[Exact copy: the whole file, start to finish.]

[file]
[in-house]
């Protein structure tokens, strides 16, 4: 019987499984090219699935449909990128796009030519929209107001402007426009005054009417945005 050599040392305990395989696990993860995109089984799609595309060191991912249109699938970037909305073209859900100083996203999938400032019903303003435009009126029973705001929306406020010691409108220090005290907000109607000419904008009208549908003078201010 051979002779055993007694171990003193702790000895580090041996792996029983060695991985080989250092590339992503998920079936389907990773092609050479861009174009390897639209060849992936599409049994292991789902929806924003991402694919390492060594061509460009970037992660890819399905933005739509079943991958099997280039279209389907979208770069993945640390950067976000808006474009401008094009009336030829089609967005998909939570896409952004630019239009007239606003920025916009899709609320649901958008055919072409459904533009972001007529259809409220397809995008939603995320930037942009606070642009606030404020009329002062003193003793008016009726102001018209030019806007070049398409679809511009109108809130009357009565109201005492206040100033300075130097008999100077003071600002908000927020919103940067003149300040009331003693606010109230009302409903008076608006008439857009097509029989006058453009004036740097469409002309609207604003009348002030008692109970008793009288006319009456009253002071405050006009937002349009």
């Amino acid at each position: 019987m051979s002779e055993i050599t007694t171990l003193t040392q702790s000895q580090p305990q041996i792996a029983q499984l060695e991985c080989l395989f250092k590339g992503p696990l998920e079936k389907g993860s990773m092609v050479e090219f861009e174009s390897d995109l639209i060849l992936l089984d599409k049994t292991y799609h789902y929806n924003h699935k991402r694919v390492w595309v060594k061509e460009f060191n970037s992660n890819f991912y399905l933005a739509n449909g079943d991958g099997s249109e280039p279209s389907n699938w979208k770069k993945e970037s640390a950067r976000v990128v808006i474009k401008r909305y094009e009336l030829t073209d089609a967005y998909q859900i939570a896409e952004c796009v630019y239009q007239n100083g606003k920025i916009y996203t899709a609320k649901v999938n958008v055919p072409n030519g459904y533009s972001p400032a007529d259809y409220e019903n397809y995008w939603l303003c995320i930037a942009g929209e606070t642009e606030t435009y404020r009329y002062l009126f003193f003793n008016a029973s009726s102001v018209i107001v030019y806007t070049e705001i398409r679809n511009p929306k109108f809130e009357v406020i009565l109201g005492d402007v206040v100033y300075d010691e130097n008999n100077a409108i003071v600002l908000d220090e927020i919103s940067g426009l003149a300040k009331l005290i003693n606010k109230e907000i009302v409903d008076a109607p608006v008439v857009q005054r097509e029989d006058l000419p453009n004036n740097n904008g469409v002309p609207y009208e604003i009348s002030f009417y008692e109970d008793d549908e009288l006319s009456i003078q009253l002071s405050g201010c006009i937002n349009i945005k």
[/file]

[in-house]
């Protein structure tokens, strides 16, 4: 019987499984090219699935449909990128796009030519929209107001402007426009005054009417945005 050599040392305990395989696990993860995109089984799609595309060191991912249109699938970037909305073209859900100083996203999938400032019903303003435009009126029973705001929306406020010691409108220090005290907000109607000419904008009208549908003078201010 051979002779055993007694171990003193702790000895580090041996792996029983060695991985080989250092590339992503998920079936389907990773092609050479861009174009390897639209060849992936599409049994292991789902929806924003991402694919390492060594061509460009970037992660890819399905933005739509079943991958099997280039279209389907979208770069993945640390950067976000808006474009401008094009009336030829089609967005998909939570896409952004630019239009007239606003920025916009899709609320649901958008055919072409459904533009972001007529259809409220397809995008939603995320930037942009606070642009606030404020009329002062003193003793008016009726102001018209030019806007070049398409679809511009109108809130009357009565109201005492206040100033300075130097008999100077003071600002908000927020919103940067003149300040009331003693606010109230009302409903008076608006008439857009097509029989006058453009004036740097469409002309609207604003009348002030008692109970008793009288006319009456009253002071405050006009937002349009």
């Amino acid at each position: 019987m051979s002779e055993i050599t007694t171990l003193t040392q702790s000895q580090p305990q041996i792996a029983q499984l060695e991985c080989l395989f250092k590339g992503p696990l998920e079936k389907g993860s990773m092609v050479e090219f861009e174009s390897d995109l639209i060849l992936l089984d599409k049994t292991y799609h789902y929806n924003h699935k991402r694919v390492w595309v060594k061509e460009f060191n970037s992660n890819f991912y399905l933005a739509n449909g079943d991958g099997s249109e280039p279209s389907n699938w979208k770069k993945e970037s640390a950067r976000v990128v808006i474009k401008r909305y094009e009336l030829t073209d089609a967005y998909q859900i939570a896409e952004c796009v630019y239009q007239n100083g606003k920025i916009y996203t899709a609320k649901v999938n958008v055919p072409n030519g459904y533009s972001p400032a007529d259809y409220e019903n397809y995008w939603l303003c995320i930037a942009g929209e606070t642009e606030t435009y404020r009329y002062l009126f003193f003793n008016a029973s009726s102001v018209i107001v030019y806007t070049e705001i398409r679809n511009p929306k109108f809130e009357v406020i009565l109201g005492d402007v206040v100033y300075d010691e130097n008999n100077a409108i003071v600002l908000d220090e927020i919103s940067g426009l003149a300040k009331l005290i003693n606010k109230e907000i009302v409903d008076a109607p608006v008439v857009q005054r097509e029989d006058l000419p453009n004036n740097n904008g469409v002309p609207y009208e604003i009348s002030f009417y008692e109970d008793d549908e009288l006319s009456i003078q009253l002071s405050g201010c006009i937002n349009i945005k």